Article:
If you talk to an economist, you might hear that city governments as a whole can do a bit to help with job creation.
But San Diego’s mayoral hopefuls each say they’ve got just the ticket to get people back to work.
Our Liam Dillon summarizes their pitches in one word each:
• City Councilman Carl DeMaio: Cut (Dillon took a deeper look at DeMaio’s plans first.)
• District Attorney Bonnie Dumanis: Trust
• Congressman Bob Filner: Port
• Assemblyman Nathan Fletcher: Ambassador
You can catch up on all of our mayoral campaign coverage here.
Explaining How Fires Might Affect Your Power Bill
San Diego Explained, the weekly segment we produce with NBC 7 San Diego, this week breaks down how the 2007 wildfires may end up affecting your power bill.
KPBS’ Joanne Faryon called it “one of the best explainers I’ve seen on SDG&E wildfire costs.”
Rob Davis recently wrote that SDG&E wants a “blank check” from its customers to pay for the uninsured costs of previous and future wildfires. As the TV segment explains, it’s not a normal rate hike the utility is seeking, but a simpler green light to pass along the costs it will incur as it pays off victims of the fires.
District Tries to Woo Charter Schools Back
Not long ago, Will Carless posted the results of his investigation into why charter schools were getting such a better deal seeking their own special education services then they were getting from the San Diego Unified School District.
The district frankly doesn’t know why its costs rose so much forcing the charters to seek their own solution.
But now, the district wants charters to come back.
The district would like to get back to the business of providing special education services to the charters. They say they can lower the fee, Carless reports.
Why bother? “bringing much-needed revenue into the district’s coffers, and schools might see their funding boosted by the relationship too,” Carless wrote.
District Wants Union to Start Talking
As they get closer to the day when layoff warnings to teachers must be sent, San Diego Unified leaders want the teachers union to start talking about making concessions to avoid hundreds of layoffs. “Just agree to sit down and talk,” school board President John Lee Evans said at a press conference yesterday. “We will meet anywhere, any time.”
What Mormon Tithing Tells us About ‘Income’
UC San Diego economist Gordon Dahl is Mormon. Mormons in good standing must send the Church of Jesus Christ of Latter-day Saints a strict 10 percent of their incomes. That’s not new.
But Dahl wanted to know how his counterparts in the church defined “income.” After all, the IRS has spent decades making the definition extremely complex. But the church leaves it up to members to decide and, ostensibly, they believe God’s watching them so they’re trying to get it right.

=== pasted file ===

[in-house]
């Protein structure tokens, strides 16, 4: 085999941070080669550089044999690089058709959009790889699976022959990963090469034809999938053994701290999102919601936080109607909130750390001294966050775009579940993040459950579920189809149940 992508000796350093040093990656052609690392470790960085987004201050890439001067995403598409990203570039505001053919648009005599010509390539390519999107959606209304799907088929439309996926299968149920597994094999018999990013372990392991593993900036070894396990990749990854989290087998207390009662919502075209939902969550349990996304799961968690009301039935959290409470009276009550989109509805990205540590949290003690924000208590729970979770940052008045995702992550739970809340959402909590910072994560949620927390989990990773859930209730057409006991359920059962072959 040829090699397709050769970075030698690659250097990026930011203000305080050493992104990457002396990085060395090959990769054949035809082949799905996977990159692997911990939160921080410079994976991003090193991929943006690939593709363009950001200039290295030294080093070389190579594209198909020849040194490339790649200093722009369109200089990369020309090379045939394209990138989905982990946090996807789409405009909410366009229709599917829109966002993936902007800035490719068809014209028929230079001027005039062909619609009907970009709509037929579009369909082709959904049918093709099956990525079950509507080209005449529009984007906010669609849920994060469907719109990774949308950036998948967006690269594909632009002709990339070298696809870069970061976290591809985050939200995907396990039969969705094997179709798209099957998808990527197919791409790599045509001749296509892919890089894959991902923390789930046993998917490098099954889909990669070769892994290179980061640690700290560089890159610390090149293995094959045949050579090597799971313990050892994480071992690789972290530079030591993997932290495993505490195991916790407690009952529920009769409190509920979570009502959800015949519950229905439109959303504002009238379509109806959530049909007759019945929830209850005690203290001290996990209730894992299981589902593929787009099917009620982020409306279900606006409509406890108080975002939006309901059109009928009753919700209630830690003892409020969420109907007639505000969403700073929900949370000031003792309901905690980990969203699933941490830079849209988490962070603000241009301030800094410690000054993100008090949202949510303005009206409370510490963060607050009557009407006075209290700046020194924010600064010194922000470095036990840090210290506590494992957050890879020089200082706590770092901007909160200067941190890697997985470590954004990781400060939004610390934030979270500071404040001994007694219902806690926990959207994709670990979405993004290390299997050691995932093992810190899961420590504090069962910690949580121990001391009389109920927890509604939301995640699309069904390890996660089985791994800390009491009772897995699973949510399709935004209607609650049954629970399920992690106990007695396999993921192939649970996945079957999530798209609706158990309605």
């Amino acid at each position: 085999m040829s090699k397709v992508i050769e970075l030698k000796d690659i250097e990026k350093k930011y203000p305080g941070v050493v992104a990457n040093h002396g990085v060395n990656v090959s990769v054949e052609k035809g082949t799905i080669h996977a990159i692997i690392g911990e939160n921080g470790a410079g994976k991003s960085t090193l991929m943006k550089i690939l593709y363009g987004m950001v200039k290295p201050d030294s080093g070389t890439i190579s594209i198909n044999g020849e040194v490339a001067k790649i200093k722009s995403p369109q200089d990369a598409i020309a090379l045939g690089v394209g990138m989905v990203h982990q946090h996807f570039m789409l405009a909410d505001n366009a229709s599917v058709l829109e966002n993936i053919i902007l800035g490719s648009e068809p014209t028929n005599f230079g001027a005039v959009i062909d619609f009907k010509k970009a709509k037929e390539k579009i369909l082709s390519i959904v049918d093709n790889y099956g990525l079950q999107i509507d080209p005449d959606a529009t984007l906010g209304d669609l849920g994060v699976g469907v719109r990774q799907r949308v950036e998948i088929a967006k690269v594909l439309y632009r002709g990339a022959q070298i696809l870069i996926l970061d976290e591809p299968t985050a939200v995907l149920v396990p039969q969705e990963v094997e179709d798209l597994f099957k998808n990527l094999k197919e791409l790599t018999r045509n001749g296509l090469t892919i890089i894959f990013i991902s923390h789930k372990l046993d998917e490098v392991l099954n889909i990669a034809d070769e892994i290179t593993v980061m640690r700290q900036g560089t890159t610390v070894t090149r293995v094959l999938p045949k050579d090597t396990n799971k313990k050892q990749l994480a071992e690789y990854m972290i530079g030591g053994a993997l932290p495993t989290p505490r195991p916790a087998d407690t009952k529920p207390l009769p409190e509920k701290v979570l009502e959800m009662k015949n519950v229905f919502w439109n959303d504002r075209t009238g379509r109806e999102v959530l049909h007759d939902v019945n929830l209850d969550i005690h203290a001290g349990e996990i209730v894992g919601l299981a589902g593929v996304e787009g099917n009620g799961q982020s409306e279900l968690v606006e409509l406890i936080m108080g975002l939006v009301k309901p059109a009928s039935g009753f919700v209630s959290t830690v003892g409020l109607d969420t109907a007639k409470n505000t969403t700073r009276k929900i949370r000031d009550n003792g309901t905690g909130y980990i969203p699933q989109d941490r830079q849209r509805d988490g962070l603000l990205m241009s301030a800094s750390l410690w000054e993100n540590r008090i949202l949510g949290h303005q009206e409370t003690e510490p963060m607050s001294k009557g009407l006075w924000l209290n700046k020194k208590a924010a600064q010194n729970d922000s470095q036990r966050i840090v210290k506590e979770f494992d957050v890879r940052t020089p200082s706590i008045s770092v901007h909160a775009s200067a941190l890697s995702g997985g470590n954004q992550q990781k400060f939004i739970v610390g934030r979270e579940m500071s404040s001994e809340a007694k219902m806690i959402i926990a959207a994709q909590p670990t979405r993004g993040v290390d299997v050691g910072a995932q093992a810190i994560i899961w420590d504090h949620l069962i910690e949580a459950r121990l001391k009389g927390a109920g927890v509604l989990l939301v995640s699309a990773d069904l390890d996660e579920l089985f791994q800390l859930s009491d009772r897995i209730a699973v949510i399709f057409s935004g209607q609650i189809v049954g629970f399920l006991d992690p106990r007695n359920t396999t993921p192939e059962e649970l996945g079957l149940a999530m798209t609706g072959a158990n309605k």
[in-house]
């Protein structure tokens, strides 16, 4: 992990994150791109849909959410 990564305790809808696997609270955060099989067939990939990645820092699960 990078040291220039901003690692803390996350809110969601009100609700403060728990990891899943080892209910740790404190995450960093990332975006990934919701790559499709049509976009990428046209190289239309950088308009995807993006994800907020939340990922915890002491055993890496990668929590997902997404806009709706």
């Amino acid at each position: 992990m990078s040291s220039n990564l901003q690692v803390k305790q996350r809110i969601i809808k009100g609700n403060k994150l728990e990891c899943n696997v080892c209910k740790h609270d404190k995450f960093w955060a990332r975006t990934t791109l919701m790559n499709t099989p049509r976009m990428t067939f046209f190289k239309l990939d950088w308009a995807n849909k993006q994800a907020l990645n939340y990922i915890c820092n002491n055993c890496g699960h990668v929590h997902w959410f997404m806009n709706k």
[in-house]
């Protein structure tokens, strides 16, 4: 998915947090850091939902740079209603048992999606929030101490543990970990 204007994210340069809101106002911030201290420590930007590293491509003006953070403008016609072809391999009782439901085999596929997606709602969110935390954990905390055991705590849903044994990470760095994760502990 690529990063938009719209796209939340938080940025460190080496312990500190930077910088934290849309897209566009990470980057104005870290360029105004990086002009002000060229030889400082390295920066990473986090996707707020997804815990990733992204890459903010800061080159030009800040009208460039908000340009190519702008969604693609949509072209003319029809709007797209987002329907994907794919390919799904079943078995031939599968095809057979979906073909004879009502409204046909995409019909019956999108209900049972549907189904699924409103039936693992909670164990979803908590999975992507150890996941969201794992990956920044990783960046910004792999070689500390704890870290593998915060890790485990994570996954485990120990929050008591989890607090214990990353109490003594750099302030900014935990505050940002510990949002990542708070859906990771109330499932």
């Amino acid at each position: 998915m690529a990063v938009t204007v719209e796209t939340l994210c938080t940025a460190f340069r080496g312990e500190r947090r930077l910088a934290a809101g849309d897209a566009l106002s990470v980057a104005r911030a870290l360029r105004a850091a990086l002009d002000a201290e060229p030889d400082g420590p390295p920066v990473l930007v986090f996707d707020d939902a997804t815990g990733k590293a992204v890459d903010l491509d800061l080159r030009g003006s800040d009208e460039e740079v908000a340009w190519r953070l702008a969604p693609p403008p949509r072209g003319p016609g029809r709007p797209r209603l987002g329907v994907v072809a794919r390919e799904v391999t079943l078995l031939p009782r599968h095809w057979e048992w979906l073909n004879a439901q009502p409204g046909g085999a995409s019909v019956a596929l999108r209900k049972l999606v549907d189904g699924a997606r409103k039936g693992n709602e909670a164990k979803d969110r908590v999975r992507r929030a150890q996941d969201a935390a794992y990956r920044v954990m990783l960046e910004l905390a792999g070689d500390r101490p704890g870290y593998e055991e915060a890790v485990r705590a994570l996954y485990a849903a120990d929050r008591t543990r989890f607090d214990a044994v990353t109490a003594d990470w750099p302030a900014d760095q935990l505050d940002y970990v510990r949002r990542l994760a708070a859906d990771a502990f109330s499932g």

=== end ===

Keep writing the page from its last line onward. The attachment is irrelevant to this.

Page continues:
Dahl’s research led to a fascinating edition of Planet Money on NPR.
The Two-Second Costume Change
In the latest in our series of Embedded in the Arts stories about a new play, we learn how a costume designer uses a $500 budget to clothe an actor in outfits for the 20 parts — including women — that he must play. Many of them are made to be pulled on and off “in literally two seconds.”
The play, “How I Got that Story,” opens tomorrow night.
Top Student Athlete Won’t Be Deported
Ayded Reyes, California’s top-ranked junior college cross country athlete, will get to stay in the United States and avoid deportation, ESPN.com reports. The Southwestern College student, who was brought here illegally by her parents when she was 2, ended up jailed for five days last fall when a San Diego Harbor Police officer asked her for a state I.D. and discovered she didn’t have one. She faced the prospect of deportation to Mexico.
Proposing a Firebreak and Respect for SD’s Past
Our readers have a lot to say.
• James Wilson offers a plan to create a big firebreak, complete with its own golf course, to protect the city from wildfires.
• Abhi Buch, meanwhile, waxes lyrical while saying old cities need to let their geezer flag wave: “Wharfs, fishing boats at the dock, ships at their piers, wooden jetties wading in to the bay, old wind-twisted trees with their roots clutching at the waterside embankments, herons wading in smelly mudflats: nothing that Conde Nast Traveler would give a bunch of stars to, but it would be home, to be passed on down the generational stairway.”
Quick News Hits
• The high-profile child molestation case against Mario Sierra, a municipal employee known as San Diego’s “Street Czar,” collapsed yesterday as a judge dismissed the charges at the request of prosecutors, NBC 7 San Diego reports.
• It can be tough to be a swimmer in San Diego if you prefer laps in a heated pool to splashing around in the ocean. City pools have limited hours, gym pools are often teeny and college pools only serve students. The Plunge at Belmont Park had plenty of indoor space and a great building, but rent troubles led to its closure last May. Now it’s opening again, NBC 7 San Diego reports, and has a great 25-cent deal this weekend.
• Assemblyman Ben Hueso, a Democrat who represents part of San Diego, has led a legislative campaign pushing the president of the state’s Fish and Game Commission to resign because a photo revealed he killed a mountain lion while hunting in Idaho, the San Jose Mercury News reports. “My 100 percent legal activity outside of California, or anyone else’s for that matter, is none of your business,” he told Hueso in a letter, adding “there is ZERO chance I would resign my position.”
• The U-T takes a closer look at the city’s proposed anti-smoking ordinance, which would allow the eviction of smokers in apartments and condos if non-smoking neighbors raise a stink.
Interesting. Now could the city do something about the lady next door who likes to wear stretch pants? My fashion sensibilities need just as much protection as my lungs do, dontcha know.